Antonio Banderas wins Cannes ´best actor´

Lahore (27 May, 2019): Spanish actor Antonio Banderas known for his portrayal of Zorro and Pablo Picasso wins ‘Best Actor’ at Cannes.

Antonio Banderas who is widely recognized for playing the iconic Pablo Picaso and the titular character of Zorro launched his successful film career in the early 1980s. It was however, his portrayal of Almodovar’s alter ego in “Pain & Glory” that won him the prestigious best actor award at the Cannes film festival.

In the movie, he plays the central character of an ageing Spanish director plagued by physical and psychological frailty. Banderas can be seen sporting Almodovar’s spiky hair and colorful clothes as he revisits his childhood memories in the movie. Almodovar, 69, has himself repeatedly praised Banderas, 58, for giving the “best performance” of his life.

According to sources, Banderas has credited Almodovar for the award due to the director being a key figure in multiple of Banderas’s films as well as helping him with his box office success. Antonio Banderas stated:

“I respect him, I admire him, I love him, he’s my mentor and he’s given me so much in my entire life that this award, obviously, has to be dedicated to him.”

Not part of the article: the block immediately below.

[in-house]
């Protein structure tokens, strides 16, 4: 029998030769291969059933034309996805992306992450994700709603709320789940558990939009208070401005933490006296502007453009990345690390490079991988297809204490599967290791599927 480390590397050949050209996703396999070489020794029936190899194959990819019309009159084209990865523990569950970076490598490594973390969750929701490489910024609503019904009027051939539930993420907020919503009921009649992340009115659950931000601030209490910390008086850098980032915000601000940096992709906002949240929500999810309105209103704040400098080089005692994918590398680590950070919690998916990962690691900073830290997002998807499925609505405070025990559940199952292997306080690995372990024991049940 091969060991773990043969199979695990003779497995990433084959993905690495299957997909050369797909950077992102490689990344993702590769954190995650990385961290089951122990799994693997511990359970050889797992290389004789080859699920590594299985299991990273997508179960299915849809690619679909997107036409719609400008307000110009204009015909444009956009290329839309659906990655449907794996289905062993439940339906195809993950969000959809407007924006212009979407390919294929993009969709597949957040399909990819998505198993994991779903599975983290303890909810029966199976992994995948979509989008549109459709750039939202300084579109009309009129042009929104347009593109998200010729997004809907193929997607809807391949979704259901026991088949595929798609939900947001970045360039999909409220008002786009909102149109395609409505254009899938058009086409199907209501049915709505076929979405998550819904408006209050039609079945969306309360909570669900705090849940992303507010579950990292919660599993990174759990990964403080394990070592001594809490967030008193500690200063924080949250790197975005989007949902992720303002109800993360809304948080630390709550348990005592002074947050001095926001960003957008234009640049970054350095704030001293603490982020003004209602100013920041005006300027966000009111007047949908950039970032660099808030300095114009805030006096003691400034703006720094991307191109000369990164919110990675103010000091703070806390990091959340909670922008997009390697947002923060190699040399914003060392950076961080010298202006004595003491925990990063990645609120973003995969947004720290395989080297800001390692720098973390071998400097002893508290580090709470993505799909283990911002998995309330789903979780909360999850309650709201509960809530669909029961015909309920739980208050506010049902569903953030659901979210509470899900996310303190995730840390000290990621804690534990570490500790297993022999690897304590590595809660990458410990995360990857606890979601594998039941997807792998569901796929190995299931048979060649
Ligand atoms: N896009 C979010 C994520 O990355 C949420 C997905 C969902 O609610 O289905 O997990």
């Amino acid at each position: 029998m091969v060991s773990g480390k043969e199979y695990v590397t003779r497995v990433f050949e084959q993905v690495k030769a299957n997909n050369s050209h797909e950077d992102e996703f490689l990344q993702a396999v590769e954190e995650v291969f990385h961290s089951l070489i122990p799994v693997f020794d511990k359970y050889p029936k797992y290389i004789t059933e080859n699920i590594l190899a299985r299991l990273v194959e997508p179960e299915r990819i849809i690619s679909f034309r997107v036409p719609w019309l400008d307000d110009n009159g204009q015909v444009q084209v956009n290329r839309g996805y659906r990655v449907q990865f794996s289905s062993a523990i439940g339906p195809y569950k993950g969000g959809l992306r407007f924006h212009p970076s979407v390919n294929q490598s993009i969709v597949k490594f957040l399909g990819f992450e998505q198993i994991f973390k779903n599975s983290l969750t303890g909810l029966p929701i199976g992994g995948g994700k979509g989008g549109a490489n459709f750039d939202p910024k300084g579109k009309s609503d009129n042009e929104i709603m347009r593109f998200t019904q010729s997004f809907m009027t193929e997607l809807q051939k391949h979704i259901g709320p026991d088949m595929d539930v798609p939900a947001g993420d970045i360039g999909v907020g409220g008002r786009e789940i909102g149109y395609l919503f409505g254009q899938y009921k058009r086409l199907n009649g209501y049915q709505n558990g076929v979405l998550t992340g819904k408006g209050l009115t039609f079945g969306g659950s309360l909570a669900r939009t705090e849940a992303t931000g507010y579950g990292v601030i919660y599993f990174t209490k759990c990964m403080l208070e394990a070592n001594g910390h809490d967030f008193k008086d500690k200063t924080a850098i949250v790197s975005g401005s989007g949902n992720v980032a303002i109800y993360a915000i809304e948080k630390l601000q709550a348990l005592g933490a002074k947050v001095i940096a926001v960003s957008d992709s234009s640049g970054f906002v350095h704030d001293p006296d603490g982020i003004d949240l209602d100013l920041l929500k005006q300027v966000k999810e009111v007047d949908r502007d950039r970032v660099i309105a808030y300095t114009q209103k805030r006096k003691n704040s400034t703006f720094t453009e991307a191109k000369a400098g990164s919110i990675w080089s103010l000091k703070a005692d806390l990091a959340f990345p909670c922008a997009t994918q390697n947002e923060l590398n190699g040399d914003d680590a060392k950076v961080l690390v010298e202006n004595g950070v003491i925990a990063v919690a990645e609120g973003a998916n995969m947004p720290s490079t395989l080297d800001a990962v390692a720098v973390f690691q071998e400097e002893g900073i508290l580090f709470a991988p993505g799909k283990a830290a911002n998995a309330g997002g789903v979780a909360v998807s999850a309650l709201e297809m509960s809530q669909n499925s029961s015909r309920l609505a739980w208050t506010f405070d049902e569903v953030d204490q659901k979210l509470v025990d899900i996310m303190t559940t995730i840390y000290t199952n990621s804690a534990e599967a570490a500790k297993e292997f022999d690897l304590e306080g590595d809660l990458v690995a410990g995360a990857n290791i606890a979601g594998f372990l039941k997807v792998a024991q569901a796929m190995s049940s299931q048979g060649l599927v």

According to sources, despite six attempts to win the Palme d´Or award at Cannes over the past 20 years, Almodovar has never won the top prize and was conspicuously absent from Saturday night´s ceremony. When Banderas began his acting career he was a “passionate animal” who “impressed just by his presence”, Almodovar told Spanish film magazine Fotogramas earlier this year.

“But now he has matured” after going through three heart operations following a 2017 heart attack “and even though he is full of vitality… I can see in his face the experience of someone who knows that he could be dead”, he continued.

Speaking to Spain´s Cadena Ser radio, Banderas said he loved the director because Almodovar had made him “reflect on a huge number of things throughout my life”. Back in 1987, Almodovar got him to play a gay killer in “Law of Desire” at a time when depicting crime in movies “was morally accepted” while two people sharing a same-sex kiss “was spurned as anathema”, he said.

Sources claim, in the summer of 1980, Banderas bid farewell to his parents and boarded a train for Madrid where he wished to “invent” himself. At the time, he was not quite 20. The following year, Banderas, then an actor at the National Theatre in Madrid, was sitting in a cafe when a man approached and said:

“You have a very romantic face, you should make movies.”

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